To those who don’t, it probably looks like a pretty unimpressive, blurry ring. In fact, this is the first ever image of a black hole, taken with an interferometer the size of the Earth.
If you’re a science geek, you’ve no doubt seen tons of artists’ conceptions of black holes on the internet. Most use a great deal of artistic license. Some of my favorite “images” of black holes used to be the ones that look like ripples in the fabric of space. Imagine my disappointment when I realized that’s not the case at all.
Black holes are singularities—infinitely dense places of zero radius with at least 3 M☉ (solar masses) of star stuff—surrounded by an event horizon, inside of which gravity is so strong that even light cannot escape. That’s why it’s called a black hole.
But they are not “holes” in the usual sense. They are not giant space potholes that you can easily stumble into, and you certainly don’t fall into them the same way you would a pothole.
Astronomy is a labor of love, and radio astronomy is no different.
As I covered in my last post, radio astronomy deals with the longest wavelengths of the electromagnetic spectrum (a spectrum that includes visible light). Radio waves are not sound waves. They’re radiation just like visible light, infrared, and ultraviolet.
I’ll prove to you that radio waves can’t be sound waves. We get them from space—that’s why there’s such a thing as radio astronomy. But there’s no sound in space. Why? Sound requires something to pass through, and space is a vacuum.
So, we’ve established that radio waves are just another form of electromagnetic radiation. And astronomers love to collect any form of electromagnetic radiation. We can’t touch the stars ourselves, so it’s our only chance at learning about the cosmos.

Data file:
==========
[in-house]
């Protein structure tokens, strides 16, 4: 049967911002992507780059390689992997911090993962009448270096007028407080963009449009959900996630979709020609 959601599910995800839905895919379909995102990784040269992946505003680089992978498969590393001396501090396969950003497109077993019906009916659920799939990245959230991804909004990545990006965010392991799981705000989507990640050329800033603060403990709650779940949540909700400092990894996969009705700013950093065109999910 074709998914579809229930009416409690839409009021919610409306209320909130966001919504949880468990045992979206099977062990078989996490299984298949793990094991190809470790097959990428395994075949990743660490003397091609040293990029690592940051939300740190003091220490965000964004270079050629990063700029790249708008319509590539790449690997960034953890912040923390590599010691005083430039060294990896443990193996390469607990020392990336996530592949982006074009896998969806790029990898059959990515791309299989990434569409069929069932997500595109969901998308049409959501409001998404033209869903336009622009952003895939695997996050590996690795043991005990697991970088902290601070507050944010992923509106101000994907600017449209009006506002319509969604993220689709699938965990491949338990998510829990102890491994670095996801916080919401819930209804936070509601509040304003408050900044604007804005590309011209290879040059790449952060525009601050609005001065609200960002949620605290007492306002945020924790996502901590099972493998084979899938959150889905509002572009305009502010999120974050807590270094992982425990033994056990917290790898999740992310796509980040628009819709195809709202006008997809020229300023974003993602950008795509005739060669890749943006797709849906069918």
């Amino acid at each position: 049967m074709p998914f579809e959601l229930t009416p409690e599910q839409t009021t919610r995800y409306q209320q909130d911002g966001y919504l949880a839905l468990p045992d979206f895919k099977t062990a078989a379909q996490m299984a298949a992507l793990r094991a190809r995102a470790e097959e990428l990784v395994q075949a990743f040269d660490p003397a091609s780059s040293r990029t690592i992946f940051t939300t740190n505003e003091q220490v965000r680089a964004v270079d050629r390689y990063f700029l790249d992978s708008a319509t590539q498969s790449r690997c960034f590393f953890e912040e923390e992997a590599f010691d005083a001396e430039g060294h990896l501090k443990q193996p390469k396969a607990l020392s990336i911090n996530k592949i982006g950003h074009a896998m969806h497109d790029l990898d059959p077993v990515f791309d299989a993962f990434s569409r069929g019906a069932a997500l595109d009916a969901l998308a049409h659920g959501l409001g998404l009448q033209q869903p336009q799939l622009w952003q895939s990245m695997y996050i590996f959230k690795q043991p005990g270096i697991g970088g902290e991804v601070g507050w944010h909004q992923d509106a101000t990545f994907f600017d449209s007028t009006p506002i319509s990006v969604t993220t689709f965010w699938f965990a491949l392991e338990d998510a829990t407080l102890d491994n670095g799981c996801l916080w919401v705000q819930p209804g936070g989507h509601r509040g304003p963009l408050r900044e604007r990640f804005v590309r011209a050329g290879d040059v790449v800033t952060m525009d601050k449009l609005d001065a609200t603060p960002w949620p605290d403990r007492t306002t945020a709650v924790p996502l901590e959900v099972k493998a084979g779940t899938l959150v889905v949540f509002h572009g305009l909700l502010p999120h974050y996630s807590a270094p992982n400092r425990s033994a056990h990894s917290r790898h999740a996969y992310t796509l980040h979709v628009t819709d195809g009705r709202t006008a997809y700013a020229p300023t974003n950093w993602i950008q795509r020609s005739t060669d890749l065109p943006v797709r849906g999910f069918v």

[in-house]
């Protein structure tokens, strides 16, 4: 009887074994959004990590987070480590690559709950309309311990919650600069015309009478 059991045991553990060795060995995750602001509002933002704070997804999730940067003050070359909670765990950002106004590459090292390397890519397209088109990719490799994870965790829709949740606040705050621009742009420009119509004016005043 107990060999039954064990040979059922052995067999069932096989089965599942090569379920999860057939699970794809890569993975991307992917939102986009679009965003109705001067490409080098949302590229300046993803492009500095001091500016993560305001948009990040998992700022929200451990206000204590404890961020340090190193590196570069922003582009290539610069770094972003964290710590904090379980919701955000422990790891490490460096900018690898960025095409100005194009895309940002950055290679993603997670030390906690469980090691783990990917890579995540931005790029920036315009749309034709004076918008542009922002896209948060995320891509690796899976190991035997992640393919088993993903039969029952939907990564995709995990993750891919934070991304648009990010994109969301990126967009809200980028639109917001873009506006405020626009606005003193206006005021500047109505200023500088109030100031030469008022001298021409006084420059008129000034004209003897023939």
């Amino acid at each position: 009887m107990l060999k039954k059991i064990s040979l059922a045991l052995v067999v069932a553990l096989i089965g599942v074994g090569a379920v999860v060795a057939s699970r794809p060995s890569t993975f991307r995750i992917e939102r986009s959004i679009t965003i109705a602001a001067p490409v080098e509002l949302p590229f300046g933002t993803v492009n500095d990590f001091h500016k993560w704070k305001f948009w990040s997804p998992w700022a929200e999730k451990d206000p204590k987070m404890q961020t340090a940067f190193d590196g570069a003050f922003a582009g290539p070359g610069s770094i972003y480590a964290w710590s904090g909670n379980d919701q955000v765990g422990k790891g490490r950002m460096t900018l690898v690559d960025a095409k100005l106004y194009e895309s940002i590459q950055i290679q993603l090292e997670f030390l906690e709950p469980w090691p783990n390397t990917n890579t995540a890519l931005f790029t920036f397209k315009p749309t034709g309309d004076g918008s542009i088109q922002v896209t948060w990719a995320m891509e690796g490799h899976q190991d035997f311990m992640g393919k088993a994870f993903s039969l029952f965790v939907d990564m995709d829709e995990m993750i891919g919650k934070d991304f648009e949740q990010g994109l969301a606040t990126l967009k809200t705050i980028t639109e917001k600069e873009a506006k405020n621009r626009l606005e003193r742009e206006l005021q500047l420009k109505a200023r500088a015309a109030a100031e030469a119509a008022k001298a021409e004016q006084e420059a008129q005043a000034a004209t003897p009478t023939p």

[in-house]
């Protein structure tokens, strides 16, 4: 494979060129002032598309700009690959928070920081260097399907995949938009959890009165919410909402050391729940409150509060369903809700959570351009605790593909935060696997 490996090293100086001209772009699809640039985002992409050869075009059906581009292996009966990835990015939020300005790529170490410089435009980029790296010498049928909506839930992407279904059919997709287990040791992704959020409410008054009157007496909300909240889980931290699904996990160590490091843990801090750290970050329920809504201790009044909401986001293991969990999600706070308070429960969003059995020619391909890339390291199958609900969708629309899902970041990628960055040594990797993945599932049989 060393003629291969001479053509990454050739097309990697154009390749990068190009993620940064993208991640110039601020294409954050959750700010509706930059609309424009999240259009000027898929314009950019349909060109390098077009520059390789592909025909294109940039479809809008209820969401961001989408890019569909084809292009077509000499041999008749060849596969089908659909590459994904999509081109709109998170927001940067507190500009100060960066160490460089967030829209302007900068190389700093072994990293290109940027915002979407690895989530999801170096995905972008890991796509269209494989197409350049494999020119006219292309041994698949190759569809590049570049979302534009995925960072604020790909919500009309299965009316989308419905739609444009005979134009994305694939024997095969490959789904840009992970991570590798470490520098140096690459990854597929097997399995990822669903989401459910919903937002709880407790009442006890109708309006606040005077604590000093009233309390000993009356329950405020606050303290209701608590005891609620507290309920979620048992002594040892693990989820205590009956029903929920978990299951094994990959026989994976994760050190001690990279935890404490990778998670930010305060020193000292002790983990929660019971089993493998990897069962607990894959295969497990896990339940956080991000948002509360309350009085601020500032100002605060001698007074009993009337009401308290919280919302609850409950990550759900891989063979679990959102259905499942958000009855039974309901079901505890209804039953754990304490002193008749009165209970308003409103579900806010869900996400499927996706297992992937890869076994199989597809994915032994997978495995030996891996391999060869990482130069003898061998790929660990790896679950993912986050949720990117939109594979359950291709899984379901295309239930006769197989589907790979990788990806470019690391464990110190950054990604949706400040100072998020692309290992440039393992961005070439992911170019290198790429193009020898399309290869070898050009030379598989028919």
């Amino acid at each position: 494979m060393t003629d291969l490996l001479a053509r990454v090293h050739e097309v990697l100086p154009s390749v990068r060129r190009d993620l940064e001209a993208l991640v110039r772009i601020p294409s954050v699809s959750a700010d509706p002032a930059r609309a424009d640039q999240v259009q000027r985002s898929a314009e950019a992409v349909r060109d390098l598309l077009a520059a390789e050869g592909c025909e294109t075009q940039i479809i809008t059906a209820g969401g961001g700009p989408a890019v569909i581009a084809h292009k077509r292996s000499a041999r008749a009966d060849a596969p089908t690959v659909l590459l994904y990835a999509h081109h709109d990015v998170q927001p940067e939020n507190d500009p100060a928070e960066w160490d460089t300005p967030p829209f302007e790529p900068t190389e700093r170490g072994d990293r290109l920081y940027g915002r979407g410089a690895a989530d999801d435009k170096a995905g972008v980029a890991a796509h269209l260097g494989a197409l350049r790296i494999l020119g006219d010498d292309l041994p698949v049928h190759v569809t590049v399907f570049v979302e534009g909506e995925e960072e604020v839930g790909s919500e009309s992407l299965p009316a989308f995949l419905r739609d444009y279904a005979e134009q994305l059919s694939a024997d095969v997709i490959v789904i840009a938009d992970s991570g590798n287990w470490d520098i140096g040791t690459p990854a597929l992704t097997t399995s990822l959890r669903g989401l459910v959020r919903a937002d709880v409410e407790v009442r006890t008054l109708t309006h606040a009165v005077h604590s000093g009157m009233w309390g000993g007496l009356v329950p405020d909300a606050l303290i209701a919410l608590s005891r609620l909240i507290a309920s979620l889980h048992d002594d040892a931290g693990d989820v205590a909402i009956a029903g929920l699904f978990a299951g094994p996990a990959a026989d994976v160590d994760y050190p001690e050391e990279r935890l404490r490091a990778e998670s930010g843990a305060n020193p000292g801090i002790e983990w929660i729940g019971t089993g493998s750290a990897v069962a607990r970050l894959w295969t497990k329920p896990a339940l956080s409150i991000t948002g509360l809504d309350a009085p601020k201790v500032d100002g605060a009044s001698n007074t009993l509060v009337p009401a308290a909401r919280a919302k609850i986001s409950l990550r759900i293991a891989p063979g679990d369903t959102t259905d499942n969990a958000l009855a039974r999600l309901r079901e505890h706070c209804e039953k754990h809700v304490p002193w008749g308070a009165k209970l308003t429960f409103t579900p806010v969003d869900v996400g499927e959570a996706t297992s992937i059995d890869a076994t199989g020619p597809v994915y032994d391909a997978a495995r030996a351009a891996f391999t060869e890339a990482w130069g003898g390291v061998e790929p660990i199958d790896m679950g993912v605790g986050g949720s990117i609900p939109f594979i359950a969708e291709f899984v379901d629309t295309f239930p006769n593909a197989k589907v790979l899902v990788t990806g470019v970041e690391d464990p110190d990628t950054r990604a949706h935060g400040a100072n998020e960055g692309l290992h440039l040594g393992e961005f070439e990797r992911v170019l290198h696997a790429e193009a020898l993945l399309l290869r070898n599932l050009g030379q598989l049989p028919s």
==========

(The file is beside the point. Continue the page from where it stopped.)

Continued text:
Why? Because just about everything in the sky emits electromagnetic radiation.
Everything except black holes and a couple other things…but those are topics for another day.
But electromagnetic radiation isn’t easy to collect. And radio waves are especially hard.
Imagine you have an image like this. This object is faint and faraway, so you can’t make out much more detail. You know that other stars like it—closer, brighter stars—have looked like this and turned out to be two stars, nestled very close together.
How do you figure out what you’re looking at? How do you increase the resolving power on your telescope so that you can make out more detail?
A telescope’s resolving power is limited by its size. Bigger telescopes can make out more detail on faraway objects—that’s because they can gather more light. But now, we can make telescopes that are so big their size doesn’t limit their resolving power anymore.
The atmosphere does.
We obviously can’t change the atmosphere. So how do we get around this particular predicament?